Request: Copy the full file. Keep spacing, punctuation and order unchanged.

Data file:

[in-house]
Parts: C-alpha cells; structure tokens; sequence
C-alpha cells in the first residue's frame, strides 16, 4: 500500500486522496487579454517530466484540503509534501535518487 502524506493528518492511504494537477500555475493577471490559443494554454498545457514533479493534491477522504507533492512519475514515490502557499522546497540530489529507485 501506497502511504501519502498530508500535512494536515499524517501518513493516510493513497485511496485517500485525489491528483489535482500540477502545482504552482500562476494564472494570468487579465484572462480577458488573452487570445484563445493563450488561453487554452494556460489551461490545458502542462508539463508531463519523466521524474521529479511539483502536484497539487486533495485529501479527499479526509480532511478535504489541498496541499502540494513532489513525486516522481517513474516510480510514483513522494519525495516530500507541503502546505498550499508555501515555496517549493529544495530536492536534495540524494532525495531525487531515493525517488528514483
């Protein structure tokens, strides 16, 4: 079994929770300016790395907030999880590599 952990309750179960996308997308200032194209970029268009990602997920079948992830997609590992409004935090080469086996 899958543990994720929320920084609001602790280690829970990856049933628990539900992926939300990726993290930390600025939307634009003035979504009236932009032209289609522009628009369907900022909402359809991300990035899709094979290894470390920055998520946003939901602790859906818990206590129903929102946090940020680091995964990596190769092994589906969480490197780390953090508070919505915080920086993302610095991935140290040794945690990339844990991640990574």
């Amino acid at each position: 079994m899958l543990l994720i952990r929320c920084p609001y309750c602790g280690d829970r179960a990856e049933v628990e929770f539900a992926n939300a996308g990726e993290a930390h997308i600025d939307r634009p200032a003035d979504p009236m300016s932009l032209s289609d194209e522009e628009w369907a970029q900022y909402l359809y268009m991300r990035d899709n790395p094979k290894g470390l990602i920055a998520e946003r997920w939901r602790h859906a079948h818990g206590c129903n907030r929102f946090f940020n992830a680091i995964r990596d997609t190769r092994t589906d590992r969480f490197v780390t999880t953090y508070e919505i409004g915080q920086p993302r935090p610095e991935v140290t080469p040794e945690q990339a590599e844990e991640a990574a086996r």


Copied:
[in-house]
Parts: C-alpha cells; structure tokens; sequence
C-alpha cells in the first residue's frame, strides 16, 4: 500500500486522496487579454517530466484540503509534501535518487 502524506493528518492511504494537477500555475493577471490559443494554454498545457514533479493534491477522504507533492512519475514515490502557499522546497540530489529507485 501506497502511504501519502498530508500535512494536515499524517501518513493516510493513497485511496485517500485525489491528483489535482500540477502545482504552482500562476494564472494570468487579465484572462480577458488573452487570445484563445493563450488561453487554452494556460489551461490545458502542462508539463508531463519523466521524474521529479511539483502536484497539487486533495485529501479527499479526509480532511478535504489541498496541499502540494513532489513525486516522481517513474516510480510514483513522494519525495516530500507541503502546505498550499508555501515555496517549493529544495530536492536534495540524494532525495531525487531515493525517488528514483
């Protein structure tokens, strides 16, 4: 079994929770300016790395907030999880590599 952990309750179960996308997308200032194209970029268009990602997920079948992830997609590992409004935090080469086996 899958543990994720929320920084609001602790280690829970990856049933628990539900992926939300990726993290930390600025939307634009003035979504009236932009032209289609522009628009369907900022909402359809991300990035899709094979290894470390920055998520946003939901602790859906818990206590129903929102946090940020680091995964990596190769092994589906969480490197780390953090508070919505915080920086993302610095991935140290040794945690990339844990991640990574």
């Amino acid at each position: 079994m899958l543990l994720i952990r929320c920084p609001y309750c602790g280690d829970r179960a990856e049933v628990e929770f539900a992926n939300a996308g990726e993290a930390h997308i600025d939307r634009p200032a003035d979504p009236m300016s932009l032209s289609d194209e522009e628009w369907a970029q900022y909402l359809y268009m991300r990035d899709n790395p094979k290894g470390l990602i920055a998520e946003r997920w939901r602790h859906a079948h818990g206590c129903n907030r929102f946090f940020n992830a680091i995964r990596d997609t190769r092994t589906d590992r969480f490197v780390t999880t953090y508070e919505i409004g915080q920086p993302r935090p610095e991935v140290t080469p040794e945690q990339a590599e844990e991640a990574a086996r």